Parenting the Texting Generation

Originally written as a letter to parents on March 11, 2011

Technology is an incredible tool for learning and communication. It has opened up access to the world in new ways and allowed us to maintain contact at an incredibly responsive rate. At the same time, technology – especially texting and social media – can sometimes create challenges for our children as they learn to navigate the complex social world of adolescence. With this letter, we hope to enlist your help in having thoughtful conversations with your children about using technology safely and responsibly.

Cell phones are becoming our “third arm.” According to a recent Pew survey, 75% of 12-to-17-year-olds own cell phones – and four out of five teens admit to falling asleep with their cell phones in hand. Of these teens, 88% are “texters,” with half of them sending over 50 messages a day. A full quarter report that they have been harassed or bullied via texts or phone calls. This same survey shows that just over half of parents look at the contents of their child’s cell phone.

Young adolescents need guidance and limits, offered by loving adults. Here are some thoughts to consider as you help your child make decisions about technology use. Is your child texting and/or actively using social media sites?  Who do they keep in their contact list? What types of conversations are they are having? What types of messages are they sending and receiving? Below are some common mistakes that children and teens often make online and on the phone.

  • Sending hurtful, embarrassing or threatening messages
  • Using inappropriate or vulgar language in texts and messages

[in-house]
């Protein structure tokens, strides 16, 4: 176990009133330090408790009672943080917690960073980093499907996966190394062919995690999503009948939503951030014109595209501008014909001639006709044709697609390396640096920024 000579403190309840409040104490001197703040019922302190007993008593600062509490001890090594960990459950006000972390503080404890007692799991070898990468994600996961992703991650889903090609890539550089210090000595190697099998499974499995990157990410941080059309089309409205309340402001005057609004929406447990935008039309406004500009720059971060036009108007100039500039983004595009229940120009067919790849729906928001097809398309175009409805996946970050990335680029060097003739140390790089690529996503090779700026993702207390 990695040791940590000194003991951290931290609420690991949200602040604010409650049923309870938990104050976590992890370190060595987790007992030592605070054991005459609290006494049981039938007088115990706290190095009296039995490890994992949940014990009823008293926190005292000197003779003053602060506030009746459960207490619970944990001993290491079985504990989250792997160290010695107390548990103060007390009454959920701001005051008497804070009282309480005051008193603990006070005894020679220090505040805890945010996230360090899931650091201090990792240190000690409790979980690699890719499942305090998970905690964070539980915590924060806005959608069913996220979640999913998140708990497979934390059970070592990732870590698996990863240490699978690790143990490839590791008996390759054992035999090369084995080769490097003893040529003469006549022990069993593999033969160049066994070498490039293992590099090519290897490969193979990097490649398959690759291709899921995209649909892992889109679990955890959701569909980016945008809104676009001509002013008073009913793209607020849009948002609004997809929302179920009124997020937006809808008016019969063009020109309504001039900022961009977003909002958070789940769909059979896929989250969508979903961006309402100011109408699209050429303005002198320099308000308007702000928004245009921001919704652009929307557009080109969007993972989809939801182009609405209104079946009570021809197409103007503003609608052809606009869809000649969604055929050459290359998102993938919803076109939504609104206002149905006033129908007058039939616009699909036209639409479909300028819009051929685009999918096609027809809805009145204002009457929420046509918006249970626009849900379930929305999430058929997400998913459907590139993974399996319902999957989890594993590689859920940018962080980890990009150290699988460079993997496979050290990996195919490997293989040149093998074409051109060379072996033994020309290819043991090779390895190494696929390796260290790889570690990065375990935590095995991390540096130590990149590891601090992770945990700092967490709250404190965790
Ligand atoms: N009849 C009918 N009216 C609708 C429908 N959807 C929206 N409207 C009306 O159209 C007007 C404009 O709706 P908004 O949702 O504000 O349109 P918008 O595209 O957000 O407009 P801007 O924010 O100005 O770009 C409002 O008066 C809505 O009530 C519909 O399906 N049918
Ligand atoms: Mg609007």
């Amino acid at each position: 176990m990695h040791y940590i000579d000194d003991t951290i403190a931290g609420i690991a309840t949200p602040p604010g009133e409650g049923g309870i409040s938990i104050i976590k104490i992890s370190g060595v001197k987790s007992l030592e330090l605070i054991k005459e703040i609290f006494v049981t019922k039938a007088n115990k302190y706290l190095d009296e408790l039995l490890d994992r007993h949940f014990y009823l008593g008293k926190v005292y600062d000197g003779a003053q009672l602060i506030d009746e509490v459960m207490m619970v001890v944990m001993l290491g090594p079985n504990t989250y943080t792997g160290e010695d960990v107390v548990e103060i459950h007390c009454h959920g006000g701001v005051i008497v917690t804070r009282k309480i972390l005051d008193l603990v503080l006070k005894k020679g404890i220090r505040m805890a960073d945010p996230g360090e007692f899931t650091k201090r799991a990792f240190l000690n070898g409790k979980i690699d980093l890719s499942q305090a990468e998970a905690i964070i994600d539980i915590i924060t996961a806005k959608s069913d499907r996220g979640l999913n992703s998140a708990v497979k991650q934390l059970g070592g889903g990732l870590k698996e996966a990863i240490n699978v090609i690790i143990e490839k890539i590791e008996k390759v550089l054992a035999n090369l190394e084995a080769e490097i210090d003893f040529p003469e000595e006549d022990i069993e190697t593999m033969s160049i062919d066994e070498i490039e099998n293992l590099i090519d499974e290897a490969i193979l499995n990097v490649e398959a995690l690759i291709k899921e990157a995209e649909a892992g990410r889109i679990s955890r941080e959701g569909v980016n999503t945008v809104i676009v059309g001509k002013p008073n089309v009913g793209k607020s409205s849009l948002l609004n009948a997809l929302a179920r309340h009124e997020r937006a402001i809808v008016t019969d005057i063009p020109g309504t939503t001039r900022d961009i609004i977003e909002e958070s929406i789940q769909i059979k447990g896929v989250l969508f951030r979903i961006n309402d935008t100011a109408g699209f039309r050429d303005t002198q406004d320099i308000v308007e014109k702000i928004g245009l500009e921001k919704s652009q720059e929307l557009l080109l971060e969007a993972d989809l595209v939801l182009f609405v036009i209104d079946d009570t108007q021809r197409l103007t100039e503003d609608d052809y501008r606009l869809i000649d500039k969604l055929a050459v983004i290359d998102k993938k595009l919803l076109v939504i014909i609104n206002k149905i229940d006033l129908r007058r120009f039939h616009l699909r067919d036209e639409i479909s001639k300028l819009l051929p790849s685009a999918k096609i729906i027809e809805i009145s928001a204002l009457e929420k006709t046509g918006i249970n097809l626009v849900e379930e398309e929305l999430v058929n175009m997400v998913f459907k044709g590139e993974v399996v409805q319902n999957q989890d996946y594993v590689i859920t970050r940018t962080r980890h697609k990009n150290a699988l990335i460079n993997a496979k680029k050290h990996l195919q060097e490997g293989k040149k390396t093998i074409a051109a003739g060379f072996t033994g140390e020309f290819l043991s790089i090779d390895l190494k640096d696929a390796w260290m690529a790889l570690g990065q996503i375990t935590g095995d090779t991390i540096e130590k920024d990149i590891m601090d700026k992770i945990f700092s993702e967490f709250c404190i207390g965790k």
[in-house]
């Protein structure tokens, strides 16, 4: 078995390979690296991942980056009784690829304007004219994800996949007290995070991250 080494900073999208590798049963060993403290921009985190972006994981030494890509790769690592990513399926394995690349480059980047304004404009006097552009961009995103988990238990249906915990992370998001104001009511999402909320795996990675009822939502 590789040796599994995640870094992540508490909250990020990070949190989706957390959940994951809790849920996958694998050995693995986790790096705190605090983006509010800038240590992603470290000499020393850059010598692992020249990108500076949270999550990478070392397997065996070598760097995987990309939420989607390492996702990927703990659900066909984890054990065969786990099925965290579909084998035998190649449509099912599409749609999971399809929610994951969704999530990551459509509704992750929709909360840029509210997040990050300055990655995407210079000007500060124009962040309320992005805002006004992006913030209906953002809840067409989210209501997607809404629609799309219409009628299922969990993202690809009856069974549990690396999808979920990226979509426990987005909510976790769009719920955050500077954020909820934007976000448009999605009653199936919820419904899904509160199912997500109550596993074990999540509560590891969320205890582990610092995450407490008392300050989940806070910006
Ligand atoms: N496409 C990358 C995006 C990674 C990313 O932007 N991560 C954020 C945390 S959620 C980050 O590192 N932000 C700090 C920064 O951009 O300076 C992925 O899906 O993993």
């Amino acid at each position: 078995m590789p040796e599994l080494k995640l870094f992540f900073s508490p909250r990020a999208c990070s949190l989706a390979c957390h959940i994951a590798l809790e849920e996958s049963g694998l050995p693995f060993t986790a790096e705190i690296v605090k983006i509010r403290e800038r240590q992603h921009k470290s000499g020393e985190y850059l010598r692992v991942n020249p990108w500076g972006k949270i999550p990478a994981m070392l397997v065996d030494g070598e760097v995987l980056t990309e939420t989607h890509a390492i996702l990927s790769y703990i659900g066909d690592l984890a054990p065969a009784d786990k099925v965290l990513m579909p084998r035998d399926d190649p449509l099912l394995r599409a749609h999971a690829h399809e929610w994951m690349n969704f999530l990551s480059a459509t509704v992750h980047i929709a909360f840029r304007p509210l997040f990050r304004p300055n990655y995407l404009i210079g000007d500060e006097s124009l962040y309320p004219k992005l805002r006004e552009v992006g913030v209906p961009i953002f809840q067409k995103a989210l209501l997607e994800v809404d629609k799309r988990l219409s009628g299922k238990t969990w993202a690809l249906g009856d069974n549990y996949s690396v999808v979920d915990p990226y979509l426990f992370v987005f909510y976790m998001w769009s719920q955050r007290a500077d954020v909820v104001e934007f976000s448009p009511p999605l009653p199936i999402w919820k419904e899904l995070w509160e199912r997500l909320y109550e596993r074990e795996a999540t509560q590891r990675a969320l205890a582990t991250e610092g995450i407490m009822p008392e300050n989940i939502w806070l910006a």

• Sharing personal and/or inappropriate pictures and videos
  • Pretending to be someone else while texting or chatting.
  • Accepting friend requests from strangers
  • Not utilizing privacy settings on social networks
  • Sharing login or password information
  • Believing that what they post is anonymous . . . or that the message will only be seen by the person they texted or messaged!

We encourage you to use this list to open up the lines of communication with your children regarding technology. What have they experienced? Do they watch peers engage in risky behaviors? How do they feel about it?  We hope that you will maintain an ongoing dialogue with your children about their “online” social life. Consider setting specific limits about text and cell phone use. Know what social media sites they are using. Keep an eye on their “friend” and “contact” lists. Talk through strategies they can use if they are the recipient of an unwanted text, message, or picture – or if they feel pressure to send such items.

Here are some great resources that you might find valuable as you talk with your kids about responsible uses of technology:

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